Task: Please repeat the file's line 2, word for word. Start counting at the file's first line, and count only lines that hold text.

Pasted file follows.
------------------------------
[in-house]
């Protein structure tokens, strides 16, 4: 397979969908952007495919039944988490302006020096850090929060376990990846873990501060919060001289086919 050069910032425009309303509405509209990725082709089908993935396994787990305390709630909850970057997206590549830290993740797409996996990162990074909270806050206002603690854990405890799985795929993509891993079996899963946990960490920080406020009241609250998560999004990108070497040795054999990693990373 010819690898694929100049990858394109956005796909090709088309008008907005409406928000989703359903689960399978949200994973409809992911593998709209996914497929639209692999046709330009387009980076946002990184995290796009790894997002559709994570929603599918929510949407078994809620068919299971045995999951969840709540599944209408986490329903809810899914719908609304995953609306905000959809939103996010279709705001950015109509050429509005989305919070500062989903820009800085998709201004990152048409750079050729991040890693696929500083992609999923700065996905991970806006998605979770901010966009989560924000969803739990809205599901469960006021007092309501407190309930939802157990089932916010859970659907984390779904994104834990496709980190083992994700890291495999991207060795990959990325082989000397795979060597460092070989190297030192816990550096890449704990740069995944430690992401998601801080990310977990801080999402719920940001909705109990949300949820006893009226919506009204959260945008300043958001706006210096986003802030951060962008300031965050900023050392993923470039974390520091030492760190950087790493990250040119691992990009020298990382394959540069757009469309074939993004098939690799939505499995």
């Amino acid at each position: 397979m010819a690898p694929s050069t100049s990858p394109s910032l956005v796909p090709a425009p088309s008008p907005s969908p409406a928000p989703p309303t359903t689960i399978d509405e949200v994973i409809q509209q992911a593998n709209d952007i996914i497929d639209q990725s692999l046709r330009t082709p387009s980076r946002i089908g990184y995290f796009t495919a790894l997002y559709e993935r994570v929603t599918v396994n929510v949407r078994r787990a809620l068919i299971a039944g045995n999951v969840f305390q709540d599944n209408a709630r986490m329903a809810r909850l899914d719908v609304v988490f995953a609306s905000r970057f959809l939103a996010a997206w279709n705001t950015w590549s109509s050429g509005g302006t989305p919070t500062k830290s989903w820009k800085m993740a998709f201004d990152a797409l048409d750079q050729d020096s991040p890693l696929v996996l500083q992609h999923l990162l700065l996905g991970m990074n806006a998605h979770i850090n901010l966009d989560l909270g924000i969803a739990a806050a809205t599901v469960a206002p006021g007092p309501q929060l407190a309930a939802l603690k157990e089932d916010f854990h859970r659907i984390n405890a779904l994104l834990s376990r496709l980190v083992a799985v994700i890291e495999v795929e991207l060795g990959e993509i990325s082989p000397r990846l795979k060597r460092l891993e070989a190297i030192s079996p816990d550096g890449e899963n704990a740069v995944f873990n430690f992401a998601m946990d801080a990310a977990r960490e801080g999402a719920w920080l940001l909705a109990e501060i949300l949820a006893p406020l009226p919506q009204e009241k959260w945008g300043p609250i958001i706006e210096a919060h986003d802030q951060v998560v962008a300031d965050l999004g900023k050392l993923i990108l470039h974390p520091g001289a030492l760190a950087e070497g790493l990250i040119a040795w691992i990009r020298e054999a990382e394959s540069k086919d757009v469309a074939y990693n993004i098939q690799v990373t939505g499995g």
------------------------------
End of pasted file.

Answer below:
């Protein structure tokens, strides 16, 4: 397979969908952007495919039944988490302006020096850090929060376990990846873990501060919060001289086919 050069910032425009309303509405509209990725082709089908993935396994787990305390709630909850970057997206590549830290993740797409996996990162990074909270806050206002603690854990405890799985795929993509891993079996899963946990960490920080406020009241609250998560999004990108070497040795054999990693990373 010819690898694929100049990858394109956005796909090709088309008008907005409406928000989703359903689960399978949200994973409809992911593998709209996914497929639209692999046709330009387009980076946002990184995290796009790894997002559709994570929603599918929510949407078994809620068919299971045995999951969840709540599944209408986490329903809810899914719908609304995953609306905000959809939103996010279709705001950015109509050429509005989305919070500062989903820009800085998709201004990152048409750079050729991040890693696929500083992609999923700065996905991970806006998605979770901010966009989560924000969803739990809205599901469960006021007092309501407190309930939802157990089932916010859970659907984390779904994104834990496709980190083992994700890291495999991207060795990959990325082989000397795979060597460092070989190297030192816990550096890449704990740069995944430690992401998601801080990310977990801080999402719920940001909705109990949300949820006893009226919506009204959260945008300043958001706006210096986003802030951060962008300031965050900023050392993923470039974390520091030492760190950087790493990250040119691992990009020298990382394959540069757009469309074939993004098939690799939505499995």